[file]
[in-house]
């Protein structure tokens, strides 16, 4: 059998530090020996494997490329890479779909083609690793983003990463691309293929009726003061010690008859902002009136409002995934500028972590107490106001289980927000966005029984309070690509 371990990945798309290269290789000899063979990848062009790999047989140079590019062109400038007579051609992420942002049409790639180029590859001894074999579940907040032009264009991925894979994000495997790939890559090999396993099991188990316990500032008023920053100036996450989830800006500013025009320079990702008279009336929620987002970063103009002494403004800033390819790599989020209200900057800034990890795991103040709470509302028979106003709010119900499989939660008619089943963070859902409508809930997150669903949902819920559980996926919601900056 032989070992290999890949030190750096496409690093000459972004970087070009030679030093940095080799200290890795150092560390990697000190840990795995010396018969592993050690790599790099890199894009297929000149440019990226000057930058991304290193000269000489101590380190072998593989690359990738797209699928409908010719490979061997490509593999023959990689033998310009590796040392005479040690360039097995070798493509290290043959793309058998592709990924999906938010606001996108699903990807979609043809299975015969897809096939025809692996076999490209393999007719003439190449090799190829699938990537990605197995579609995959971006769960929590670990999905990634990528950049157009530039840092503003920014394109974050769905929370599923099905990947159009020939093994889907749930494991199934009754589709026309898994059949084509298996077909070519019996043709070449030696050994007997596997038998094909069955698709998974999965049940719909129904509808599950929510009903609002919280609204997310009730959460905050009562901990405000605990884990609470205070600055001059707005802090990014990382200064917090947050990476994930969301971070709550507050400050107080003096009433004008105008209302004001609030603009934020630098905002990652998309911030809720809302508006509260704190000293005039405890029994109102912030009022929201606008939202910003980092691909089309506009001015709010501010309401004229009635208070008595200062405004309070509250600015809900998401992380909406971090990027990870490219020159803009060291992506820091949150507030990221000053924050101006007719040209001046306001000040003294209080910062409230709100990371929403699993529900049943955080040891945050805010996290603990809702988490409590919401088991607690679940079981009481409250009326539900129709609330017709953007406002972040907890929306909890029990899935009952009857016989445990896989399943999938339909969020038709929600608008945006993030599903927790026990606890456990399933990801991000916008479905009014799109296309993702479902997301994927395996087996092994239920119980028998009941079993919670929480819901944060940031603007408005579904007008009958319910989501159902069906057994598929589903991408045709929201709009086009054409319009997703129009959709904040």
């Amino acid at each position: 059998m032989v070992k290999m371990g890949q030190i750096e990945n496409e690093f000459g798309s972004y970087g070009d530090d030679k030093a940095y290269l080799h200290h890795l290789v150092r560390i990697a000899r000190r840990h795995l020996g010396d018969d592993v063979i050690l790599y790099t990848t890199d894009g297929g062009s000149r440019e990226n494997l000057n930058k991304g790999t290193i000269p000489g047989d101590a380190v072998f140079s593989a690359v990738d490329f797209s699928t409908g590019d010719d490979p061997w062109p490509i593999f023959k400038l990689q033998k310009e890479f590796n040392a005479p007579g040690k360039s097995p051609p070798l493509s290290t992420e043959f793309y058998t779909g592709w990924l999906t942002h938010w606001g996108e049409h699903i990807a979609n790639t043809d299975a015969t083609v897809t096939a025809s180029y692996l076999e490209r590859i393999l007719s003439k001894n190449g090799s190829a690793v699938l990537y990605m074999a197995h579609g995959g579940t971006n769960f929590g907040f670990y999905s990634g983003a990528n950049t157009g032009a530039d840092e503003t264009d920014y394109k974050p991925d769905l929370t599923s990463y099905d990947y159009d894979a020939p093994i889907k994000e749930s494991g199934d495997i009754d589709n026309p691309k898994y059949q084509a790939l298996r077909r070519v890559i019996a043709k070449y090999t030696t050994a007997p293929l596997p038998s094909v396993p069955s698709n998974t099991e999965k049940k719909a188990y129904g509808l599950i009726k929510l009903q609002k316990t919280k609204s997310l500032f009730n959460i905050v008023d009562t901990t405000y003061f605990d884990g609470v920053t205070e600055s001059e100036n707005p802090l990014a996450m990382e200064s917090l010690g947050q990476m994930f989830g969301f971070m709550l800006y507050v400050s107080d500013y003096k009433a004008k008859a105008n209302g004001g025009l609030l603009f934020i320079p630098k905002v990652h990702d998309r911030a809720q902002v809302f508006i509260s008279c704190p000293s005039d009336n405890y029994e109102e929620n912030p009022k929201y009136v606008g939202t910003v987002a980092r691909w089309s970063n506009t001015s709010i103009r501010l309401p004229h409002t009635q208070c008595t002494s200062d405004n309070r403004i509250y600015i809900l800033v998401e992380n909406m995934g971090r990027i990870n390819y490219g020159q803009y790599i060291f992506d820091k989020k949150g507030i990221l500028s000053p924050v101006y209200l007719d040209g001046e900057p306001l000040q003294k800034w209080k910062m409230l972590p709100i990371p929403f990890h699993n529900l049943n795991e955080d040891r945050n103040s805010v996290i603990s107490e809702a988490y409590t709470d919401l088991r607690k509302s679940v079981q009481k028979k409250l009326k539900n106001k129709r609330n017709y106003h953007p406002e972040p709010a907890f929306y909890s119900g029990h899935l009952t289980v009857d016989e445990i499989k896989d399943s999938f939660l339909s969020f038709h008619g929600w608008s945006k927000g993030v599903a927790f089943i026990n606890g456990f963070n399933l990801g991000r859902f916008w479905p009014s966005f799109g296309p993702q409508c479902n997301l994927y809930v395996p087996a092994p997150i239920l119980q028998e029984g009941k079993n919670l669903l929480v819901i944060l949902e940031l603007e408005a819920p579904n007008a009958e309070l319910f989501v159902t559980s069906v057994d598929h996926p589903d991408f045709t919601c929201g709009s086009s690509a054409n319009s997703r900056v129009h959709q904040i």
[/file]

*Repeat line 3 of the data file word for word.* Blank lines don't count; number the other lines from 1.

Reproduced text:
């Amino acid at each position: 059998m032989v070992k290999m371990g890949q030190i750096e990945n496409e690093f000459g798309s972004y970087g070009d530090d030679k030093a940095y290269l080799h200290h890795l290789v150092r560390i990697a000899r000190r840990h795995l020996g010396d018969d592993v063979i050690l790599y790099t990848t890199d894009g297929g062009s000149r440019e990226n494997l000057n930058k991304g790999t290193i000269p000489g047989d101590a380190v072998f140079s593989a690359v990738d490329f797209s699928t409908g590019d010719d490979p061997w062109p490509i593999f023959k400038l990689q033998k310009e890479f590796n040392a005479p007579g040690k360039s097995p051609p070798l493509s290290t992420e043959f793309y058998t779909g592709w990924l999906t942002h938010w606001g996108e049409h699903i990807a979609n790639t043809d299975a015969t083609v897809t096939a025809s180029y692996l076999e490209r590859i393999l007719s003439k001894n190449g090799s190829a690793v699938l990537y990605m074999a197995h579609g995959g579940t971006n769960f929590g907040f670990y999905s990634g983003a990528n950049t157009g032009a530039d840092e503003t264009d920014y394109k974050p991925d769905l929370t599923s990463y099905d990947y159009d894979a020939p093994i889907k994000e749930s494991g199934d495997i009754d589709n026309p691309k898994y059949q084509a790939l298996r077909r070519v890559i019996a043709k070449y090999t030696t050994a007997p293929l596997p038998s094909v396993p069955s698709n998974t099991e999965k049940k719909a188990y129904g509808l599950i009726k929510l009903q609002k316990t919280k609204s997310l500032f009730n959460i905050v008023d009562t901990t405000y003061f605990d884990g609470v920053t205070e600055s001059e100036n707005p802090l990014a996450m990382e200064s917090l010690g947050q990476m994930f989830g969301f971070m709550l800006y507050v400050s107080d500013y003096k009433a004008k008859a105008n209302g004001g025009l609030l603009f934020i320079p630098k905002v990652h990702d998309r911030a809720q902002v809302f508006i509260s008279c704190p000293s005039d009336n405890y029994e109102e929620n912030p009022k929201y009136v606008g939202t910003v987002a980092r691909w089309s970063n506009t001015s709010i103009r501010l309401p004229h409002t009635q208070c008595t002494s200062d405004n309070r403004i509250y600015i809900l800033v998401e992380n909406m995934g971090r990027i990870n390819y490219g020159q803009y790599i060291f992506d820091k989020k949150g507030i990221l500028s000053p924050v101006y209200l007719d040209g001046e900057p306001l000040q003294k800034w209080k910062m409230l972590p709100i990371p929403f990890h699993n529900l049943n795991e955080d040891r945050n103040s805010v996290i603990s107490e809702a988490y409590t709470d919401l088991r607690k509302s679940v079981q009481k028979k409250l009326k539900n106001k129709r609330n017709y106003h953007p406002e972040p709010a907890f929306y909890s119900g029990h899935l009952t289980v009857d016989e445990i499989k896989d399943s999938f939660l339909s969020f038709h008619g929600w608008s945006k927000g993030v599903a927790f089943i026990n606890g456990f963070n399933l990801g991000r859902f916008w479905p009014s966005f799109g296309p993702q409508c479902n997301l994927y809930v395996p087996a092994p997150i239920l119980q028998e029984g009941k079993n919670l669903l929480v819901i944060l949902e940031l603007e408005a819920p579904n007008a009958e309070l319910f989501v159902t559980s069906v057994d598929h996926p589903d991408f045709t919601c929201g709009s086009s690509a054409n319009s997703r900056v129009h959709q904040i």